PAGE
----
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Desert Solitaire
by Edward Abbey

Gravity’s Rainbow

Gravity’s Rainbow
Thomas Pynchon
Gravity's Rainbow
I once read a description of Gravity’s Rainbow that called it “less complicated than Ulysses.” The comparison, I think, is apt. After 750 pages, it’s very difficult to say what Gravity’s Rainbow is about. Drugs, lust, rockets, Pavlov, paranoia, and song are all prominent. But I wouldn’t say that it’s about any of those things. Characters enter the story and then disappear. Plot lines start and stop abruptly. Motifs are introduced and forgotten. The whole book is one long string of non-sequiters. And it’s the non-sequiters that are interesting — not so much the story as a whole, which is virtually indiscernible.
Gravity's Rainbow
I was actually first asked to read this book for a class when I was an undergraduate. At the time, I didn’t get through it. No so much out of lack of interest, but more because of lack of time. It’s not exactly a zippy read that you can just skim through. And having gone back to it, and having done some background reading this time, I am disappointed to find out that Pynchon is an actual person. The first time that I had read Gravity’s Rainbow, that question was still much in dispute. Wilder theories claimed that he was actually J.D. Salinger; tamer ones suspected him of being an English professor in Southern Florida. To the disappointment of conspiracy theorists, he turns out just to be a regular guy who doesn’t much like uninvited company. He turned down a medal from the American Academy of Arts and Letters, and despite the unanimous vote of the judges to give Gravity’s Rainbow the Nobel Prize in literature in 1974, the decision was overturned by the Nobel advisory board, who described the novel as “obscene.”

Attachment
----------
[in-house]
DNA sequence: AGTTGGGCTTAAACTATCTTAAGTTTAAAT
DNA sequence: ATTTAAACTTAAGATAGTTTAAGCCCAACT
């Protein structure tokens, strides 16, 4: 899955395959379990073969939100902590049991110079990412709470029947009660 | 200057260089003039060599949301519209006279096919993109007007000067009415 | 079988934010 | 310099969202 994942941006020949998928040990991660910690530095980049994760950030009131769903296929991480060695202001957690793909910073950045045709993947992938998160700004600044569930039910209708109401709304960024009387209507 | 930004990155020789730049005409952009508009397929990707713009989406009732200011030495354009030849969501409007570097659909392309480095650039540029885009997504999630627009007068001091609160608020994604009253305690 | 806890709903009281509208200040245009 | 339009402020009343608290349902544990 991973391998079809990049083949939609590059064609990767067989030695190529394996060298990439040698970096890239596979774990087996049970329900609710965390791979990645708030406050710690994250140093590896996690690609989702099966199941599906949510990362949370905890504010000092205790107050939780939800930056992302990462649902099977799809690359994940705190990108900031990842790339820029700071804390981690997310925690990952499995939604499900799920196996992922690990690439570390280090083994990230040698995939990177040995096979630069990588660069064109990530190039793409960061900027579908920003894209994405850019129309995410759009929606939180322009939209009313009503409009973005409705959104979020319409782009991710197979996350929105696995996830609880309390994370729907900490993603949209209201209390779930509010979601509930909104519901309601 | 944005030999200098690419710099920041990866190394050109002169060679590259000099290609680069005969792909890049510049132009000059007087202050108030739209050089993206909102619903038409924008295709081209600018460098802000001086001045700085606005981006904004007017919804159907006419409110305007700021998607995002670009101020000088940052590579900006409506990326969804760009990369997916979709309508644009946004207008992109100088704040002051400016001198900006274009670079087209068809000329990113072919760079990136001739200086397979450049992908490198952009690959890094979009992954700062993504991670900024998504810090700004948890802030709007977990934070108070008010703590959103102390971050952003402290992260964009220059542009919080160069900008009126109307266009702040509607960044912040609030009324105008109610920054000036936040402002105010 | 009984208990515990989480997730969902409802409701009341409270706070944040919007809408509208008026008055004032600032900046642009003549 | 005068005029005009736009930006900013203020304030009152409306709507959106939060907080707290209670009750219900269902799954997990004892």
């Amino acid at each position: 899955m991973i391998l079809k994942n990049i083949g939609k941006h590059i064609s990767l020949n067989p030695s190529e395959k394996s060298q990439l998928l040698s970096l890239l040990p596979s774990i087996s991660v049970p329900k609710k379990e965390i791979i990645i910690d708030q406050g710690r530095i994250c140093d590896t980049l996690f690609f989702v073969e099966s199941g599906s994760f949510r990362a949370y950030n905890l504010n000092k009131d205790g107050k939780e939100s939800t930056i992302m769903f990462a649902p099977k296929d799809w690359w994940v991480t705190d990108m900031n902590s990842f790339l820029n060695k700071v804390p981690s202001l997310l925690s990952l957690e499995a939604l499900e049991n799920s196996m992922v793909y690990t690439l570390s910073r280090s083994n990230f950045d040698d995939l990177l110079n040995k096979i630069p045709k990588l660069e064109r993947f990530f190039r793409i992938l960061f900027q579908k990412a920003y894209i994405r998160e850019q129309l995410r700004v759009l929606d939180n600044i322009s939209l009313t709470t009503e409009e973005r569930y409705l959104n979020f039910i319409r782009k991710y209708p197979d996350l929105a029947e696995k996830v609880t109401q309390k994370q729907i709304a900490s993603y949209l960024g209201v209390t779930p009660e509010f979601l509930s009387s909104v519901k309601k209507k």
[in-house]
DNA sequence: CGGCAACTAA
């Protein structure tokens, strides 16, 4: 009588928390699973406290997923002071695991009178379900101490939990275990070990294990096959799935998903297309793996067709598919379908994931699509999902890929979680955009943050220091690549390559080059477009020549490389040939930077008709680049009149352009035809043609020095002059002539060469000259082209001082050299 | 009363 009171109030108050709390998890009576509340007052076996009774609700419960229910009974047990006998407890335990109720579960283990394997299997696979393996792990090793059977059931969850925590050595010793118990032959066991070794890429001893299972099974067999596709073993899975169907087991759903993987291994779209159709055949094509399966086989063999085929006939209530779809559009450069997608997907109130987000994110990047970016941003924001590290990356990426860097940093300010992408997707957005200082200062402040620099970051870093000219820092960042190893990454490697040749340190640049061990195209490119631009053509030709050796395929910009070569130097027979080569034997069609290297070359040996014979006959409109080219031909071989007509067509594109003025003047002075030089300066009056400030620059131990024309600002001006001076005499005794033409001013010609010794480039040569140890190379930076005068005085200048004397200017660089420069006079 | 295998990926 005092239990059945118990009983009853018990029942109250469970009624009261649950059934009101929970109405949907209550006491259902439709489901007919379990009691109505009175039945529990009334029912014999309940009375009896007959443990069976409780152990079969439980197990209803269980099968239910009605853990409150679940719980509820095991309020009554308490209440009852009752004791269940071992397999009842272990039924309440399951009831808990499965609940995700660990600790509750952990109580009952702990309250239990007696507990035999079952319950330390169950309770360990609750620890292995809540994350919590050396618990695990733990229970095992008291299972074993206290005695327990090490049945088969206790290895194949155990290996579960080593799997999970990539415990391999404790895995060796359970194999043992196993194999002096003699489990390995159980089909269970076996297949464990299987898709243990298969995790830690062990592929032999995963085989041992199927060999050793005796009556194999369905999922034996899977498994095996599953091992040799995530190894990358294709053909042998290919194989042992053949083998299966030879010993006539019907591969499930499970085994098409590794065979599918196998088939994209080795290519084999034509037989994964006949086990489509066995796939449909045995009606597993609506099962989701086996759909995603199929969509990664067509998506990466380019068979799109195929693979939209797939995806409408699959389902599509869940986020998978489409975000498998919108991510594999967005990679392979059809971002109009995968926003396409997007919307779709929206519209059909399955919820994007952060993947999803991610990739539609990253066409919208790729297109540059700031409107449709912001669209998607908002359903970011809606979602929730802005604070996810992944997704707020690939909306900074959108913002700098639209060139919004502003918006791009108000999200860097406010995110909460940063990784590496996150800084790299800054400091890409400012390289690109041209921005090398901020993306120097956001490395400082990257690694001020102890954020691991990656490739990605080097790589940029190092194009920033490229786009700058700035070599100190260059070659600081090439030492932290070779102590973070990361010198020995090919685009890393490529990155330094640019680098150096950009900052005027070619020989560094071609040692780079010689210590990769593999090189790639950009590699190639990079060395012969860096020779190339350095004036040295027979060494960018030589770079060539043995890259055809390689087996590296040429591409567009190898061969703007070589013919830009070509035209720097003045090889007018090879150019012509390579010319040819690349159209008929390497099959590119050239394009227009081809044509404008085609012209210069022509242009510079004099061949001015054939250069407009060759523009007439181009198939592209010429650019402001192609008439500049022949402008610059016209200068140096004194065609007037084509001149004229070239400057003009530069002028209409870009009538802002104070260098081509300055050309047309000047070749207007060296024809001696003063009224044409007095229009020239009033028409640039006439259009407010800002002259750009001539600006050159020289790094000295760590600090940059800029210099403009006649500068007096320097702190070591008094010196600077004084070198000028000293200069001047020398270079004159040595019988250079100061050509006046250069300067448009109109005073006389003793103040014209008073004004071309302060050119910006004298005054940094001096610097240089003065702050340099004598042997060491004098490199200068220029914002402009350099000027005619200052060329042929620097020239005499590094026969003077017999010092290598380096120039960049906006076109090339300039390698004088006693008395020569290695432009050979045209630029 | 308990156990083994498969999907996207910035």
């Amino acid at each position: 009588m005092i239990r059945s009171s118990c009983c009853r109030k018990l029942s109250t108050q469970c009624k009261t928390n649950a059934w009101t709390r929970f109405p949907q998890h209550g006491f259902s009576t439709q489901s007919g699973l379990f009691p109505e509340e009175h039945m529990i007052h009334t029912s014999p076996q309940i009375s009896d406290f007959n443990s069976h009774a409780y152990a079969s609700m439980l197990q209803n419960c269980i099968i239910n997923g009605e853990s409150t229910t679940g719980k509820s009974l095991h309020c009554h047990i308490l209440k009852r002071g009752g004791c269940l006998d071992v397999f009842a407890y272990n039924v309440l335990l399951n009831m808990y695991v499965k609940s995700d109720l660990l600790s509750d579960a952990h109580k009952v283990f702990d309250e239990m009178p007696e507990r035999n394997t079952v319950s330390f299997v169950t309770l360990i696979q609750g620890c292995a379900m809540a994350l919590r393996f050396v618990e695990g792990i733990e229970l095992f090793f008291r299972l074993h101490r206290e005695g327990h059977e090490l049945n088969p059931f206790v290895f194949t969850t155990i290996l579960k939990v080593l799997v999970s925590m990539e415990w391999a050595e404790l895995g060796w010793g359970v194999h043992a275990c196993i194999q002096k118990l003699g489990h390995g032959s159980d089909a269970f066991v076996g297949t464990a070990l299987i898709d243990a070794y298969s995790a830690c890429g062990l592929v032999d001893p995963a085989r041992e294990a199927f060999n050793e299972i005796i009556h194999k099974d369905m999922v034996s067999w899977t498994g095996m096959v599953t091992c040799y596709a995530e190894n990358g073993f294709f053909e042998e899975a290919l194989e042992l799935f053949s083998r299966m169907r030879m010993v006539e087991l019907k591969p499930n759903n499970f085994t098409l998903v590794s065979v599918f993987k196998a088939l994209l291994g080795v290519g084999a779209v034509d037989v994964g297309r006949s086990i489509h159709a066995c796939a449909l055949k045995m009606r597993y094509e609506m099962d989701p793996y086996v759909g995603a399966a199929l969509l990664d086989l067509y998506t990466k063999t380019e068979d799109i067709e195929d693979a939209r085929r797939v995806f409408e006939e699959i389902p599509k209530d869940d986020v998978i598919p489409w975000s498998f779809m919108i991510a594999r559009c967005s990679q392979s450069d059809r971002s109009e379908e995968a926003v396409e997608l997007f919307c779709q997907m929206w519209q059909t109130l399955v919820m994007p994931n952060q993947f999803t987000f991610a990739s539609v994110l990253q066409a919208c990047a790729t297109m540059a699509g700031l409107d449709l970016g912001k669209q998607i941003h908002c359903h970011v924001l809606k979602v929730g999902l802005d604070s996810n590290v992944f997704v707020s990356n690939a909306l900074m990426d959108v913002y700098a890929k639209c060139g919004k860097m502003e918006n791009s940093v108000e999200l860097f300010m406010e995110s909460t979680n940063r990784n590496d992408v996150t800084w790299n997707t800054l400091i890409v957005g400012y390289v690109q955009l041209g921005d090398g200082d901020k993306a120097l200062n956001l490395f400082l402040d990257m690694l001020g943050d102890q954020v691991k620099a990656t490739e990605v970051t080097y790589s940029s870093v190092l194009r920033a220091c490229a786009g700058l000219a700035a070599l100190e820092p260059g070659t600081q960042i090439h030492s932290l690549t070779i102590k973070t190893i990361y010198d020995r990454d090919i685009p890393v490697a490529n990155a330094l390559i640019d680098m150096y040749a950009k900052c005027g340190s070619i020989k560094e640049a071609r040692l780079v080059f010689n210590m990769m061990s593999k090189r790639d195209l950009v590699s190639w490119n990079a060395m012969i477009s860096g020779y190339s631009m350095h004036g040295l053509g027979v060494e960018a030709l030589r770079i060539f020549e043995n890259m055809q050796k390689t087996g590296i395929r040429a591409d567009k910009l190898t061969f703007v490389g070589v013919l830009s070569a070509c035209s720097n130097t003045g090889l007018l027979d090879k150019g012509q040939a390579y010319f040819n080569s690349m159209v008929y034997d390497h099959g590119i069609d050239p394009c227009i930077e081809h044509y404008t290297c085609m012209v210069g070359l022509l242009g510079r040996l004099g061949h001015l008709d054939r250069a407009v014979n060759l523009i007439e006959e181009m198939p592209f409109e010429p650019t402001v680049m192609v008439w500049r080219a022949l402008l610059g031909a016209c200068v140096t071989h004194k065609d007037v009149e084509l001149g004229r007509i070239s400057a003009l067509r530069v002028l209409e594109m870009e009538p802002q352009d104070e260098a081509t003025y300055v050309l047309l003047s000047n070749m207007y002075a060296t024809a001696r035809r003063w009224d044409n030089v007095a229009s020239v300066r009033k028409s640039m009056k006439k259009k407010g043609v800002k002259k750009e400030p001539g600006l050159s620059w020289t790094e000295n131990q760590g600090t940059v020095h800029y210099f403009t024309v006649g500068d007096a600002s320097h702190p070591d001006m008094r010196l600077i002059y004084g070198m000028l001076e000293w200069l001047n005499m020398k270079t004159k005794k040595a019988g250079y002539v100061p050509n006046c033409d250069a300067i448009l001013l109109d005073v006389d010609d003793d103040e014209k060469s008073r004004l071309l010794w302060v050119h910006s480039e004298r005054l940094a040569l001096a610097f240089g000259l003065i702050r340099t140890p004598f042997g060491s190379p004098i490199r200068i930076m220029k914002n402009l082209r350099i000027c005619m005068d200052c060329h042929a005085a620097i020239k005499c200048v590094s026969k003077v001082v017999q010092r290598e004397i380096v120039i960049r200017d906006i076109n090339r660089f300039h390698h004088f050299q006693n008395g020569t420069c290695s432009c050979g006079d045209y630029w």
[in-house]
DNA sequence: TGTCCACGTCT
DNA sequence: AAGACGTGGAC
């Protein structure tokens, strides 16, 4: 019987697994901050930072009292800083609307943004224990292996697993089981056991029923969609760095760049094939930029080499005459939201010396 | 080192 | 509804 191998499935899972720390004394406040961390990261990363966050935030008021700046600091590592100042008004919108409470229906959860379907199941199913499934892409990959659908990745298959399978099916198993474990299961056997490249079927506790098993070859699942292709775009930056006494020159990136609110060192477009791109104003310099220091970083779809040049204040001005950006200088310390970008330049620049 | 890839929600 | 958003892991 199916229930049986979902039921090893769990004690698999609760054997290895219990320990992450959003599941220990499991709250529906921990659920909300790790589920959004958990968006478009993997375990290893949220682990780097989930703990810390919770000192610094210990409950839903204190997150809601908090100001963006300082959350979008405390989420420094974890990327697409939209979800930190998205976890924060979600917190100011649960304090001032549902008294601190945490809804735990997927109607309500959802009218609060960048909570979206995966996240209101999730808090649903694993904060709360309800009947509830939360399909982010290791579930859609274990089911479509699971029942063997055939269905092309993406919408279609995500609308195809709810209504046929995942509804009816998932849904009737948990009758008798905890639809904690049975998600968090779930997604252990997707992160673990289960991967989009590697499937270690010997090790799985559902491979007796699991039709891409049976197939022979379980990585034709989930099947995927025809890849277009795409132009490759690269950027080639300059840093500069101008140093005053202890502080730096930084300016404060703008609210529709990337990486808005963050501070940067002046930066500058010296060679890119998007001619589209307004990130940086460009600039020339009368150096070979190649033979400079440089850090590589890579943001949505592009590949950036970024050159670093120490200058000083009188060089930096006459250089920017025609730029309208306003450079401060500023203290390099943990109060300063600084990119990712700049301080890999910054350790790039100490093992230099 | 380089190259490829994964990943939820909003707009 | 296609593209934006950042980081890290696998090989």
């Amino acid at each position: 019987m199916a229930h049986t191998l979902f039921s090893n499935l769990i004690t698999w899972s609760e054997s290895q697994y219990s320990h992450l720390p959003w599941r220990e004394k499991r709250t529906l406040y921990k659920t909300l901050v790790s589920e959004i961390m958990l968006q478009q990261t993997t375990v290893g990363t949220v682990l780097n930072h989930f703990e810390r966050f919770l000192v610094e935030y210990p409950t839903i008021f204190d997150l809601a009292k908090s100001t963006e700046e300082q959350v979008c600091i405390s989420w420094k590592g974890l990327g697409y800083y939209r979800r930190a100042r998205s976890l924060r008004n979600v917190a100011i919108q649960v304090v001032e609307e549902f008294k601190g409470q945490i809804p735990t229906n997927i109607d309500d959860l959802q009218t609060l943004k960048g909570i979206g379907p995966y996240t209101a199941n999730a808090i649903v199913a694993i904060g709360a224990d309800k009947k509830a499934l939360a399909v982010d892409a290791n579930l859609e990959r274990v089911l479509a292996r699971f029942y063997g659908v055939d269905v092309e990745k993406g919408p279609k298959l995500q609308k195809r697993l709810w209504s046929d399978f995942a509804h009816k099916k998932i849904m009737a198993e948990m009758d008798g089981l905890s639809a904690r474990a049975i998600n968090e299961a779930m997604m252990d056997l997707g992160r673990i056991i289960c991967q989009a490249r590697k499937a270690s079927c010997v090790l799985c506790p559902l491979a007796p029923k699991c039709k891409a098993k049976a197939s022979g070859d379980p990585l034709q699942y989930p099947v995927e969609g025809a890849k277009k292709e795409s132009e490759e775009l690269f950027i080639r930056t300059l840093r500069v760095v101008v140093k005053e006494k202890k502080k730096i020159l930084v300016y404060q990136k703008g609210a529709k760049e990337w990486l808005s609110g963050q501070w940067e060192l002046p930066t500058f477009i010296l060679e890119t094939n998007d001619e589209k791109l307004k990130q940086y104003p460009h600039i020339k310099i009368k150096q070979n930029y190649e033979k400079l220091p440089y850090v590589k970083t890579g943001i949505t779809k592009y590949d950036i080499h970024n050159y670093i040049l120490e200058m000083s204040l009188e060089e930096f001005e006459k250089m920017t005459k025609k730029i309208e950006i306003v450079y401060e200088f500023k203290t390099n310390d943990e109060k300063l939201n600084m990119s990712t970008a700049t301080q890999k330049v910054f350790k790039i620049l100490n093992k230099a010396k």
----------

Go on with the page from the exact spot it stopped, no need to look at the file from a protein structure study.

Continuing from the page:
It is.
On the other hand, there could still be conspiracy at work. What better way to avoid the public eye than to build a convenient and boring alter ego? What better way to settle suspicions of conspiracy than to demonstrate publicly that there is no conspiracy? And so I prefer to disbelieve the resolution, and to maintain the fanciful. Who is Thomas Pynchon, and how much does he know? It’s a question more interesting left unanswered.

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